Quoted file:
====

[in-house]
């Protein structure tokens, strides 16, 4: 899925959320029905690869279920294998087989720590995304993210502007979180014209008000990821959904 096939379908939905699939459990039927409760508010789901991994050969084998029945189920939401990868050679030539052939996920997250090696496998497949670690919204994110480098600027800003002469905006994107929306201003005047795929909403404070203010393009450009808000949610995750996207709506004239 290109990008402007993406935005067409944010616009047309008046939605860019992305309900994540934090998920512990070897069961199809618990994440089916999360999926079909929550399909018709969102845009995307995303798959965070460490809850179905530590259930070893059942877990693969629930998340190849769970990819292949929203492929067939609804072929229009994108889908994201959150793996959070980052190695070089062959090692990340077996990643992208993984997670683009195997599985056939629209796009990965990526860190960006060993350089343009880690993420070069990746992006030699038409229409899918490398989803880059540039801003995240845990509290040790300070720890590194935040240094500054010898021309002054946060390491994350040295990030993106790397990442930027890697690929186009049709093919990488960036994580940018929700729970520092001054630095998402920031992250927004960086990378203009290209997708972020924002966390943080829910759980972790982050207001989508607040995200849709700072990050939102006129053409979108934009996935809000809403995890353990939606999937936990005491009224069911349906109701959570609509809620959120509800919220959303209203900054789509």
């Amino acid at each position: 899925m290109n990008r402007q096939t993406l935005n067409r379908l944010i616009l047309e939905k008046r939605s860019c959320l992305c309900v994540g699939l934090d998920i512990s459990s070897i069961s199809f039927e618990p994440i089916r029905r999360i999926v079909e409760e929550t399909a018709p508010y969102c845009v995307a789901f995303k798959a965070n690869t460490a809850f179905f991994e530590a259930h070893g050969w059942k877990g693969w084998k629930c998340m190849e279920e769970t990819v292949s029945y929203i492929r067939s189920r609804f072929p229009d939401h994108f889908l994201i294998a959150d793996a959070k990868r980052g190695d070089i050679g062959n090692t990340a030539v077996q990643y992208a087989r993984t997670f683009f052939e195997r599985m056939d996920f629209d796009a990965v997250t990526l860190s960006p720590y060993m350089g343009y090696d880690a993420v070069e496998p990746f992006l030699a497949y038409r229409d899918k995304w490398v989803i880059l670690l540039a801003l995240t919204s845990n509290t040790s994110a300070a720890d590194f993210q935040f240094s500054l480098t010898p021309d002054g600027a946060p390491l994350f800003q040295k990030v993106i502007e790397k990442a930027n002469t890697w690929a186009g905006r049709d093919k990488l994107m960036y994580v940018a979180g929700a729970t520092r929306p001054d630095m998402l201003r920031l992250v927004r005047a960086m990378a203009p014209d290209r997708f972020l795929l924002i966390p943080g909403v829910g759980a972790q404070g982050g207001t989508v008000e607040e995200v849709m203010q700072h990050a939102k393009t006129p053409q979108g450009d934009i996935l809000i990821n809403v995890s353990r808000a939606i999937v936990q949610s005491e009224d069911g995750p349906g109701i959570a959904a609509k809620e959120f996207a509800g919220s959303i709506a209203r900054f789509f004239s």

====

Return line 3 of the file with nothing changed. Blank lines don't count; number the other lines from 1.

């Amino acid at each position: 899925m290109n990008r402007q096939t993406l935005n067409r379908l944010i616009l047309e939905k008046r939605s860019c959320l992305c309900v994540g699939l934090d998920i512990s459990s070897i069961s199809f039927e618990p994440i089916r029905r999360i999926v079909e409760e929550t399909a018709p508010y969102c845009v995307a789901f995303k798959a965070n690869t460490a809850f179905f991994e530590a259930h070893g050969w059942k877990g693969w084998k629930c998340m190849e279920e769970t990819v292949s029945y929203i492929r067939s189920r609804f072929p229009d939401h994108f889908l994201i294998a959150d793996a959070k990868r980052g190695d070089i050679g062959n090692t990340a030539v077996q990643y992208a087989r993984t997670f683009f052939e195997r599985m056939d996920f629209d796009a990965v997250t990526l860190s960006p720590y060993m350089g343009y090696d880690a993420v070069e496998p990746f992006l030699a497949y038409r229409d899918k995304w490398v989803i880059l670690l540039a801003l995240t919204s845990n509290t040790s994110a300070a720890d590194f993210q935040f240094s500054l480098t010898p021309d002054g600027a946060p390491l994350f800003q040295k990030v993106i502007e790397k990442a930027n002469t890697w690929a186009g905006r049709d093919k990488l994107m960036y994580v940018a979180g929700a729970t520092r929306p001054d630095m998402l201003r920031l992250v927004r005047a960086m990378a203009p014209d290209r997708f972020l795929l924002i966390p943080g909403v829910g759980a972790q404070g982050g207001t989508v008000e607040e995200v849709m203010q700072h990050a939102k393009t006129p053409q979108g450009d934009i996935l809000i990821n809403v995890s353990r808000a939606i999937v936990q949610s005491e009224d069911g995750p349906g109701i959570a959904a609509k809620e959120f996207a509800g919220s959303i709506a209203r900054f789509f004239s």